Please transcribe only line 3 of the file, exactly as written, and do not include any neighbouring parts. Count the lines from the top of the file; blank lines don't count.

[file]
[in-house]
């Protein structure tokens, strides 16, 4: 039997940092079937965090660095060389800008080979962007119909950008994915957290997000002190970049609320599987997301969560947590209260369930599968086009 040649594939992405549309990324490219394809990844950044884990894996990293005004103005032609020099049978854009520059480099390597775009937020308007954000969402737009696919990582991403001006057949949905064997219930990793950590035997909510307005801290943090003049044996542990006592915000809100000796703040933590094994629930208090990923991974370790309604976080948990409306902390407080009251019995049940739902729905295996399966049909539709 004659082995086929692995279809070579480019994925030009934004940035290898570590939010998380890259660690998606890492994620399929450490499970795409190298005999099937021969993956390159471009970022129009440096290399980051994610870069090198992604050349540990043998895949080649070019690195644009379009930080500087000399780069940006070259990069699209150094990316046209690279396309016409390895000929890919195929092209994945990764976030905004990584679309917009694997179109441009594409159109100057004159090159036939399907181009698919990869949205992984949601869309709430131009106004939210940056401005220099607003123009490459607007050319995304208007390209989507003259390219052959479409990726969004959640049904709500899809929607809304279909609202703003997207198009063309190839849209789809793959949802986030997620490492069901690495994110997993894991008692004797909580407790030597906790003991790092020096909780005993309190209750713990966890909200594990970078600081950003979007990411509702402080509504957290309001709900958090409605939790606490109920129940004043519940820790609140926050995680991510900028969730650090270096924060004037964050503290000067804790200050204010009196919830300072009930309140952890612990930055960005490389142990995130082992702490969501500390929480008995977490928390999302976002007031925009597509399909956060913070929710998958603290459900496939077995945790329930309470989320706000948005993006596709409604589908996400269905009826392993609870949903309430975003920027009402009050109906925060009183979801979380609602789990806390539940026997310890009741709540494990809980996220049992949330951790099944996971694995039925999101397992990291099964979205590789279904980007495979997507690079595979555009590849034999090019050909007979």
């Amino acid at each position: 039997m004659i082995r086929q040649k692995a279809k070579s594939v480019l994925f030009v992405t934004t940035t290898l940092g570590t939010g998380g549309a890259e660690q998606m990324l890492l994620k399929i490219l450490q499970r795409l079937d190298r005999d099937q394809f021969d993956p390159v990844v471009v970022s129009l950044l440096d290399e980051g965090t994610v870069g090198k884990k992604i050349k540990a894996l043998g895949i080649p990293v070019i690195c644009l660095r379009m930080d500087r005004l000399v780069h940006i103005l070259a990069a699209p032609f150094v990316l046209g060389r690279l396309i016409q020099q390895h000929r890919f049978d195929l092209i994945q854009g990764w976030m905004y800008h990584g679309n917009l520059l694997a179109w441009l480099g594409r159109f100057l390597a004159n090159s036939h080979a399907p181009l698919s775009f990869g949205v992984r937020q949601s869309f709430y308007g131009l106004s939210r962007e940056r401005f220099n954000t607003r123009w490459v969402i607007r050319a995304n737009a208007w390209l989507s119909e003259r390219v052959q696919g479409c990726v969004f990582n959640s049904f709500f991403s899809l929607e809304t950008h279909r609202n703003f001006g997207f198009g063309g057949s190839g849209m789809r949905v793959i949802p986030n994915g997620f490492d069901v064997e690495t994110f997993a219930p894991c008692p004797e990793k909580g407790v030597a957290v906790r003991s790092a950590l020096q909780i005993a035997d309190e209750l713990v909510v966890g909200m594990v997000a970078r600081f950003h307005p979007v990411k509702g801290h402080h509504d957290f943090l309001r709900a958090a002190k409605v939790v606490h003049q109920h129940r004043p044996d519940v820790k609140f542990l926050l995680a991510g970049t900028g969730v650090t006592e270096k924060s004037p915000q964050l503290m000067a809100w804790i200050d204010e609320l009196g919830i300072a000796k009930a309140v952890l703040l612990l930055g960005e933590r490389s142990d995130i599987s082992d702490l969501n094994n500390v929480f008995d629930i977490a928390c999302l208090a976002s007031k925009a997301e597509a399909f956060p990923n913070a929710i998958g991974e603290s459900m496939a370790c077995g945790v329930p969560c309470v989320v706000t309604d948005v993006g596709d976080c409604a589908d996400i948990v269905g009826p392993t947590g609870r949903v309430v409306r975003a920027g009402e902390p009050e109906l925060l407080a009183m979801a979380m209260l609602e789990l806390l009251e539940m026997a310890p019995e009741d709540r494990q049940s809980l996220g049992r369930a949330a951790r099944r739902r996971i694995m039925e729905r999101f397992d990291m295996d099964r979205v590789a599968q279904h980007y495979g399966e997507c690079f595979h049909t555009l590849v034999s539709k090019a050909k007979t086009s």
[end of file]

């Amino acid at each position: 039997m004659i082995r086929q040649k692995a279809k070579s594939v480019l994925f030009v992405t934004t940035t290898l940092g570590t939010g998380g549309a890259e660690q998606m990324l890492l994620k399929i490219l450490q499970r795409l079937d190298r005999d099937q394809f021969d993956p390159v990844v471009v970022s129009l950044l440096d290399e980051g965090t994610v870069g090198k884990k992604i050349k540990a894996l043998g895949i080649p990293v070019i690195c644009l660095r379009m930080d500087r005004l000399v780069h940006i103005l070259a990069a699209p032609f150094v990316l046209g060389r690279l396309i016409q020099q390895h000929r890919f049978d195929l092209i994945q854009g990764w976030m905004y800008h990584g679309n917009l520059l694997a179109w441009l480099g594409r159109f100057l390597a004159n090159s036939h080979a399907p181009l698919s775009f990869g949205v992984r937020q949601s869309f709430y308007g131009l106004s939210r962007e940056r401005f220099n954000t607003r123009w490459v969402i607007r050319a995304n737009a208007w390209l989507s119909e003259r390219v052959q696919g479409c990726v969004f990582n959640s049904f709500f991403s899809l929607e809304t950008h279909r609202n703003f001006g997207f198009g063309g057949s190839g849209m789809r949905v793959i949802p986030n994915g997620f490492d069901v064997e690495t994110f997993a219930p894991c008692p004797e990793k909580g407790v030597a957290v906790r003991s790092a950590l020096q909780i005993a035997d309190e209750l713990v909510v966890g909200m594990v997000a970078r600081f950003h307005p979007v990411k509702g801290h402080h509504d957290f943090l309001r709900a958090a002190k409605v939790v606490h003049q109920h129940r004043p044996d519940v820790k609140f542990l926050l995680a991510g970049t900028g969730v650090t006592e270096k924060s004037p915000q964050l503290m000067a809100w804790i200050d204010e609320l009196g919830i300072a000796k009930a309140v952890l703040l612990l930055g960005e933590r490389s142990d995130i599987s082992d702490l969501n094994n500390v929480f008995d629930i977490a928390c999302l208090a976002s007031k925009a997301e597509a399909f956060p990923n913070a929710i998958g991974e603290s459900m496939a370790c077995g945790v329930p969560c309470v989320v706000t309604d948005v993006g596709d976080c409604a589908d996400i948990v269905g009826p392993t947590g609870r949903v309430v409306r975003a920027g009402e902390p009050e109906l925060l407080a009183m979801a979380m209260l609602e789990l806390l009251e539940m026997a310890p019995e009741d709540r494990q049940s809980l996220g049992r369930a949330a951790r099944r739902r996971i694995m039925e729905r999101f397992d990291m295996d099964r979205v590789a599968q279904h980007y495979g399966e997507c690079f595979h049909t555009l590849v034999s539709k090019a050909k007979t086009s």